Second Trimester: Blood Glucose
During pregnancy, some women develop gestational diabetes (increased glucose levels). Although it can occur at any time, most cases will develop during the later part of the pregnancy. If increased blood sugar levels in the pregnant woman are uncontrolled, they can cause the fetus to increase in size and weight. They can also cause the baby to be born with very low glucose levels and to have breathing difficulties.
Most women are checked for gestational diabetes between 24 and 28 weeks of pregnancy. Sometimes a test for diabetes is done earlier in the pregnancy if a woman is suspected of having pre-existing diabetes or is considered to be at higher than average risk.
Risk factors for diabetes include:
- Older age
- Ethnicity with higher rate of diabetes such as Hispanic, Native American, South or East Asian, African American, or Pacific Islands descent
- Family history of diabetes
- Personal history of gestational diabetes with a previous pregnancy
Several health organizations recommend that all pregnant women be screened for gestational diabetes after 24 weeks of pregnancy.
The American College of Obstetricians and Gynecologists (ACOG) recommends screening using patient history, risk factors, or laboratory testing.
In the U.S., laboratory testing may involve either a one-step or two-step approach:
- One-step 2-hour oral glucose tolerance test (OGTT): After a fasting glucose level is measured, a woman is given a 75-gram dose of glucose to drink and her glucose levels are measured at 1 hour and 2 hours after the dose. Only one of the values needs to be above a cutoff value for diagnosis.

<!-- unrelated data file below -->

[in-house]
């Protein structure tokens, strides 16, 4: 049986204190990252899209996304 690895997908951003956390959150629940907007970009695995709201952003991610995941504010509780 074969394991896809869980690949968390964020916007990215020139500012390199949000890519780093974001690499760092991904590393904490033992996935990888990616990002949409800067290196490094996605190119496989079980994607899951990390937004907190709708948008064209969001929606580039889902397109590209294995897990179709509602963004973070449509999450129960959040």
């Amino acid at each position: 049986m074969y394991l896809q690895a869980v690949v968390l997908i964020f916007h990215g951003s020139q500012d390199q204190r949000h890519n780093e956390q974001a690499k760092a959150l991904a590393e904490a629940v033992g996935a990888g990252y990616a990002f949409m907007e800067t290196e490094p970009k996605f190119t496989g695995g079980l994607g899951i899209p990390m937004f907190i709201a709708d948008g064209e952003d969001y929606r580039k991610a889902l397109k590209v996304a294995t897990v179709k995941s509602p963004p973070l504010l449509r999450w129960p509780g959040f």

- Perform a glucose challenge test as a screen: a woman is given a 50-gram glucose dose to drink and her blood glucose level is measured after 1 hour.
- If the challenge test is abnormal, perform a 3-hour oral glucose tolerance test. After a woman's fasting glucose level is measured, she is given a 100-gram glucose dose and her glucose is measured at timed intervals. If at least two of the glucose levels at fasting, 1 hour, 2 hour, or 3 hour are above a certain level, then a diagnosis of gestational diabetes is made.
ACOG and the National Institutes of Health consensus conference currently recommend the two-step approach, the Endocrine Society recommends the one-step approach, and the American Diabetes Association (ADA) says either the one-step or two-step approach is appropriate.
For women with gestational diabetes, diet control and/or insulin injections throughout the rest of the pregnancy may be required to bring glucose levels down to normal levels. In most cases, gestational diabetes will go away after delivery, but women who have gestational diabetes will be at an increased risk of having it again with subsequent pregnancies and of developing diabetes in the future. Some organizations, including ACOG and the ADA, recommend that women diagnosed with gestational diabetes be screened 6-12 weeks after delivery for diabetes that persists.